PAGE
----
Los Angeles City Attorney Mike Feueur is seeking to shut down a pot delivery service, called Nestdrop, that he says violates a citywide measure passed last year (Proposition D).
Prop D limits the delivery of medical marijuana to patients’ primary caregivers. The lawsuit is also based on the fact that the service infringes upon several rules, including adherence to a certain distance from public parks, schools, and child-care centers.
“They cannot deliver medical marijuana within the city of L.A., period,” Feuer said, according to the Los Angeles Times. Feuer reportedly filed an injunction against the company on Tuesday, and the lawsuit alleges that Nestdrop’s service is a “flagrant attempt to evade the restrictions on the unregulated and illegal delivery of marijuana by motor vehicles.”
The same exemptions that enable medical marijuana storefronts to remain open do not apply to any medical marijuana businesses that incorporate use of a vehicle to transport or deliver medical marijuana.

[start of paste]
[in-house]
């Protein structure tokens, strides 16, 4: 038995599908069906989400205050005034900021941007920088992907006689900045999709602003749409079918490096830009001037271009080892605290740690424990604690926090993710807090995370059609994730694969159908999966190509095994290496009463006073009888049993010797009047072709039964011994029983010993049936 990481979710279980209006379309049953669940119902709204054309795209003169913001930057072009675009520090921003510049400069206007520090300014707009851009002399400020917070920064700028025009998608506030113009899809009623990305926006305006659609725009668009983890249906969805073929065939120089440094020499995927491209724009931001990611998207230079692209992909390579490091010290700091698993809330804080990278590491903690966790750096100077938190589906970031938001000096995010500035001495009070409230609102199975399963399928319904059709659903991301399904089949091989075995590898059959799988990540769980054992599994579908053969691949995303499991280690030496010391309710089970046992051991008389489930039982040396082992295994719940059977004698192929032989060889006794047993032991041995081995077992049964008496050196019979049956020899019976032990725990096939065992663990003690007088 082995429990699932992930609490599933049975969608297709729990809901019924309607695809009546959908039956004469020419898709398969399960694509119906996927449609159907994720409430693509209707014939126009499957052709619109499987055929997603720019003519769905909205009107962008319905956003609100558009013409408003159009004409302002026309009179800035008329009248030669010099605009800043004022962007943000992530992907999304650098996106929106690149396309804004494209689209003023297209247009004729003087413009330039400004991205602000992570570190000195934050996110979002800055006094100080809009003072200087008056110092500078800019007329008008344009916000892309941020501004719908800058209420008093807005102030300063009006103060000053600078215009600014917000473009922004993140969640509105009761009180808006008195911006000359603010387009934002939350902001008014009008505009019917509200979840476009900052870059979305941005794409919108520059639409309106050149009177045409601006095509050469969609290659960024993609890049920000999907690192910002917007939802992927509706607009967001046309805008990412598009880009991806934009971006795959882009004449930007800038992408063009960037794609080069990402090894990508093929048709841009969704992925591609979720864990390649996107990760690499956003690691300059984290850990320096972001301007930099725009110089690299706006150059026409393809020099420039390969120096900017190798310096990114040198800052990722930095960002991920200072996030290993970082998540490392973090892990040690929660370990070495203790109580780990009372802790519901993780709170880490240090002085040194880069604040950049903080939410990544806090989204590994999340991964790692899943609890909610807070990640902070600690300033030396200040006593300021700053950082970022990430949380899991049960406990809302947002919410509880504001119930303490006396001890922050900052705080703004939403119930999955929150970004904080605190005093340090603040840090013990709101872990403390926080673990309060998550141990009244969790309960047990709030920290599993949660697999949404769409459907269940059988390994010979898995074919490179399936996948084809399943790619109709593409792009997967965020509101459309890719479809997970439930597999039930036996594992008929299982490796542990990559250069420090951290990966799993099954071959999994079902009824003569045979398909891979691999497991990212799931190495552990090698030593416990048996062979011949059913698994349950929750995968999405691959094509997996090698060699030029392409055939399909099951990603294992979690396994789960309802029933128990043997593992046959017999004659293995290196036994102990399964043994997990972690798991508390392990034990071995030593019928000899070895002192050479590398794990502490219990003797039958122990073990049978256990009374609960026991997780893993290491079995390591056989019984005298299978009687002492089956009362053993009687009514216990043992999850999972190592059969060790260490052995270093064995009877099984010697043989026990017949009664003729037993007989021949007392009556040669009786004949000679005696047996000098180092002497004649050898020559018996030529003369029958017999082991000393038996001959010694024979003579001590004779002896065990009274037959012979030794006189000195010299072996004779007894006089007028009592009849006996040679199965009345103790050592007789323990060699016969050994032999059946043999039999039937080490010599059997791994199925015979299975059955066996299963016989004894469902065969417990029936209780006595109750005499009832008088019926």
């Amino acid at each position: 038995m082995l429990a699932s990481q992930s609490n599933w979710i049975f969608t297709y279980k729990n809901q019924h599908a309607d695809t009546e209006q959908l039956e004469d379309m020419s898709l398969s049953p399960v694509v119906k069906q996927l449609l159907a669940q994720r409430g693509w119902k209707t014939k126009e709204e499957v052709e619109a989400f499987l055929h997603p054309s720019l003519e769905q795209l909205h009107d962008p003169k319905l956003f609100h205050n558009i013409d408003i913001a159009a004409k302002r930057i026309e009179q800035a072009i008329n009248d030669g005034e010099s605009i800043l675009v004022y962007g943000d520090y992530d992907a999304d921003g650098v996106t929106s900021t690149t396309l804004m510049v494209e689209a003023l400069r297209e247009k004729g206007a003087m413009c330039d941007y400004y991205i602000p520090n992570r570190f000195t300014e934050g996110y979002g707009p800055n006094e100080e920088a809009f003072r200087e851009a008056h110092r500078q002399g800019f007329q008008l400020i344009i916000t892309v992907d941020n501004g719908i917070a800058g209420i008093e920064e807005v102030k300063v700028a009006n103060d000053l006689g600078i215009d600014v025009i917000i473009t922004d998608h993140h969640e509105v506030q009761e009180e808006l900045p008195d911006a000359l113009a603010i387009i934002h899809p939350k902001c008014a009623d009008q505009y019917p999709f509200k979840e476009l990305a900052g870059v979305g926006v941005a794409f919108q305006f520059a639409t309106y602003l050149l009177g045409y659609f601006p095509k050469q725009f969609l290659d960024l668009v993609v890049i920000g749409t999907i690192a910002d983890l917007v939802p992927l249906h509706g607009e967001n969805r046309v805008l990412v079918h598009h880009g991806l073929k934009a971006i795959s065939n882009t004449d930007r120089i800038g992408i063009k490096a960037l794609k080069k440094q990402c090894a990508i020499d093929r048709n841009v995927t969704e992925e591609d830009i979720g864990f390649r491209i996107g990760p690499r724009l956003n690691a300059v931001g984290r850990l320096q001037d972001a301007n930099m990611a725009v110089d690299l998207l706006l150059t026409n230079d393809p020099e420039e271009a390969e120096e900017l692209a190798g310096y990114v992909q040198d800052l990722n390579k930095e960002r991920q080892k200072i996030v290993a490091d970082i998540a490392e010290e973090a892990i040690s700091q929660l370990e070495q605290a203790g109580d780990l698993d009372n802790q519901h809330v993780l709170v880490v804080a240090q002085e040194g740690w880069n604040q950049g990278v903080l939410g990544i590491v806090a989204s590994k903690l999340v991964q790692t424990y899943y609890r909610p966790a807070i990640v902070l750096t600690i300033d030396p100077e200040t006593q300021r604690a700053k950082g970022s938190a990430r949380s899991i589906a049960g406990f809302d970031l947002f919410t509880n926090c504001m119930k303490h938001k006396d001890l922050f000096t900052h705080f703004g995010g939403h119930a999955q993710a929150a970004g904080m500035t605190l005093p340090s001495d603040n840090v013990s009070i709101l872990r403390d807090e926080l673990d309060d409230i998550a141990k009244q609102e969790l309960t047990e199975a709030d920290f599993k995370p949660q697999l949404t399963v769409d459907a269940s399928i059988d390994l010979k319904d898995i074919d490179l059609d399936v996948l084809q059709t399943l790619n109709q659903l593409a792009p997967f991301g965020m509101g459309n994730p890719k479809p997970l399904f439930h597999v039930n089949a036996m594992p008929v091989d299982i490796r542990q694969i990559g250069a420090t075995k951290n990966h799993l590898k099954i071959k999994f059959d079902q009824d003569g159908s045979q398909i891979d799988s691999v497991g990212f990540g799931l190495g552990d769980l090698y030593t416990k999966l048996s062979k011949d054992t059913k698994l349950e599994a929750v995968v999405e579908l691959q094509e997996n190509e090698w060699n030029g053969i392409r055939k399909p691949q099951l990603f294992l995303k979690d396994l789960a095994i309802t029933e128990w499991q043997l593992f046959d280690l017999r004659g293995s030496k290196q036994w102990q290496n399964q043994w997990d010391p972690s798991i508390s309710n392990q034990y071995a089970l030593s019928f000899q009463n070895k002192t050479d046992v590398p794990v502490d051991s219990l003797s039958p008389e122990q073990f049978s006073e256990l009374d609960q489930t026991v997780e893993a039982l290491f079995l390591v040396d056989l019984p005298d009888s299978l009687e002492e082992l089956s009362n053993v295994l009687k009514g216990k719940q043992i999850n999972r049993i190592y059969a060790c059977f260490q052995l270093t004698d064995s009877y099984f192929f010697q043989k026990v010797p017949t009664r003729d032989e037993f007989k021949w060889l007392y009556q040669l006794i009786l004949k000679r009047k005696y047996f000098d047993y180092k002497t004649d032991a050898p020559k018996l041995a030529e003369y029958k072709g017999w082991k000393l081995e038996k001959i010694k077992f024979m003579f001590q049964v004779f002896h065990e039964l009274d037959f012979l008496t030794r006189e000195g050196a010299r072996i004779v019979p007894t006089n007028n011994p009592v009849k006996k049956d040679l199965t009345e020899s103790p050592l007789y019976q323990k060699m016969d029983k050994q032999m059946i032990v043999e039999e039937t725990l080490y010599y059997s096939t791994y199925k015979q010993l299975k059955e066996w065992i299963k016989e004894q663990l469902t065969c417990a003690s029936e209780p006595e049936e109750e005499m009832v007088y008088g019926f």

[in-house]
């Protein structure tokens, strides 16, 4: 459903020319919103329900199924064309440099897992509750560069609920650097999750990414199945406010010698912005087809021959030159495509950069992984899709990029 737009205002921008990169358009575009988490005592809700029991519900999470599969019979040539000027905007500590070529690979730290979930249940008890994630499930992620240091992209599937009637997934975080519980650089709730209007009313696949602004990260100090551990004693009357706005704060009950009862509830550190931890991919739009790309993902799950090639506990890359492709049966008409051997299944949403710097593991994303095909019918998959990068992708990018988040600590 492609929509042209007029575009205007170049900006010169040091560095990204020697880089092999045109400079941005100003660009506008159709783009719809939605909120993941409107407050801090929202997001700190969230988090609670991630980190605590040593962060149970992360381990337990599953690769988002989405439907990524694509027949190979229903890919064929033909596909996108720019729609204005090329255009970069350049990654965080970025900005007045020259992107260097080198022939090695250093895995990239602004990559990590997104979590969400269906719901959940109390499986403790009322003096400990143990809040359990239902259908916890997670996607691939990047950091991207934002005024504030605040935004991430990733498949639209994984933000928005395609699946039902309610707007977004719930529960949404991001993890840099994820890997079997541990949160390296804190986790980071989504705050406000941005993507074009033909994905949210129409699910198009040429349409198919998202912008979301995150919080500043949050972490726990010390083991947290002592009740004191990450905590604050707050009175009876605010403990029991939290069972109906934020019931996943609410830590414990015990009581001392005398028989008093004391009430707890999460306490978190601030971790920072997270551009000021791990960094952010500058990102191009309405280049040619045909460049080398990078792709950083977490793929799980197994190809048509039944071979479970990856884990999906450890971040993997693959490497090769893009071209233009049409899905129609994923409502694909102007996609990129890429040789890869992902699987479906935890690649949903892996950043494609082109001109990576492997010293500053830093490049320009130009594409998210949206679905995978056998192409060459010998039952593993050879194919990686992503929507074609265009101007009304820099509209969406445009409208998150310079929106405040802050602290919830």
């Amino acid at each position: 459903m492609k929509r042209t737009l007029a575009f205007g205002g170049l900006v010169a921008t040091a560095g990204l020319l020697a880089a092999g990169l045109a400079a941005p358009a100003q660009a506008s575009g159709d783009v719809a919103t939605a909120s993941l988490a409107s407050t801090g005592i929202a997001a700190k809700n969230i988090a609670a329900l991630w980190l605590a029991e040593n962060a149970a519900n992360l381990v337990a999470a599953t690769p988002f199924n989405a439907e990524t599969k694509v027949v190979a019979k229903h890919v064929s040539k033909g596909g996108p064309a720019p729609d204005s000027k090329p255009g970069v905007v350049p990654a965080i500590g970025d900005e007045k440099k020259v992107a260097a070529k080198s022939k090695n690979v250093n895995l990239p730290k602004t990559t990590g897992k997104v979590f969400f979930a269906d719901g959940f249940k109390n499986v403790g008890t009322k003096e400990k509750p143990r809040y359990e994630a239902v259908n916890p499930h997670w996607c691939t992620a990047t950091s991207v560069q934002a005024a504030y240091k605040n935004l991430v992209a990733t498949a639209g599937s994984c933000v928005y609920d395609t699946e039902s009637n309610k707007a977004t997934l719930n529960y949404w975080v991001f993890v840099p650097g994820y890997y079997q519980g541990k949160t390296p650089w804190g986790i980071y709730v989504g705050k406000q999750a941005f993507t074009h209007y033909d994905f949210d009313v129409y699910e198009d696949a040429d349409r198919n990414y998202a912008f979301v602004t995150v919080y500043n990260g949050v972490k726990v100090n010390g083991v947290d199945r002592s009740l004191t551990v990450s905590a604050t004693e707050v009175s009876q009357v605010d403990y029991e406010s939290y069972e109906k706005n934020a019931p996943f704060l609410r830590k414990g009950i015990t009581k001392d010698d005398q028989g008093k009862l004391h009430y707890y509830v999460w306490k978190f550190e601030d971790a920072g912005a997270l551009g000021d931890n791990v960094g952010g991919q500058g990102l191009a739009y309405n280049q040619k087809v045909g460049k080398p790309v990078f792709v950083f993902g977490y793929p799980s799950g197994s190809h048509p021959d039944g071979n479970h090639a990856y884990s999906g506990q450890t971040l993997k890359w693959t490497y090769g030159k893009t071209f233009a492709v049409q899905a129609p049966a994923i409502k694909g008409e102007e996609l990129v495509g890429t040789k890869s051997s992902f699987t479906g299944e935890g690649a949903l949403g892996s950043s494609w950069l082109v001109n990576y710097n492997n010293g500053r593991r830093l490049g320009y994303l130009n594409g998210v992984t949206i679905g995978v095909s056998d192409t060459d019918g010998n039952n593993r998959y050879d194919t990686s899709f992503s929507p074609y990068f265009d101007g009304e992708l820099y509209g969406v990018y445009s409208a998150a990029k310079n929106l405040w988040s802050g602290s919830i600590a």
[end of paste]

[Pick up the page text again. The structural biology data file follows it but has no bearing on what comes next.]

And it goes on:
Nestdrop co-founder Michael Pycher has vowed to fight back against the injunction, refuting claims that his app is a dispensary or even a delivery service, despite the fact that it incorporates a delivery component.
Pycher explained to the Times that his company is instead a “technology platform that connects law abiding medical marijuana patients with local dispensaries to receive the medication that they need in a safe and secure manner.” In other words, Nestdrop does not conduct the deliveries themselves; rather they outsource the deliveries by connecting users with outside delivery services while collecting a percentage off of each sale.
Nestdrop markets itself as the first app-based, on-demand medical marijuana delivery service in the country, notes the Times. They started off as an alcohol delivery service before incorporating weed earlier this year. In 2012, a similar weed delivery service called Speed Weed appeared in the marketplace.
Since Feuer took office, nearly a year and a half ago, he has overseen the closure of 402 medical marijuana dispensaries, notes the Times.
California is rife with hundreds of marijuana delivery services. An app called “Eaze” touts itself as the “Uber of pot,” and startup “Meadow” promises ordering and delivery of medical marijuana to patients in under an hour.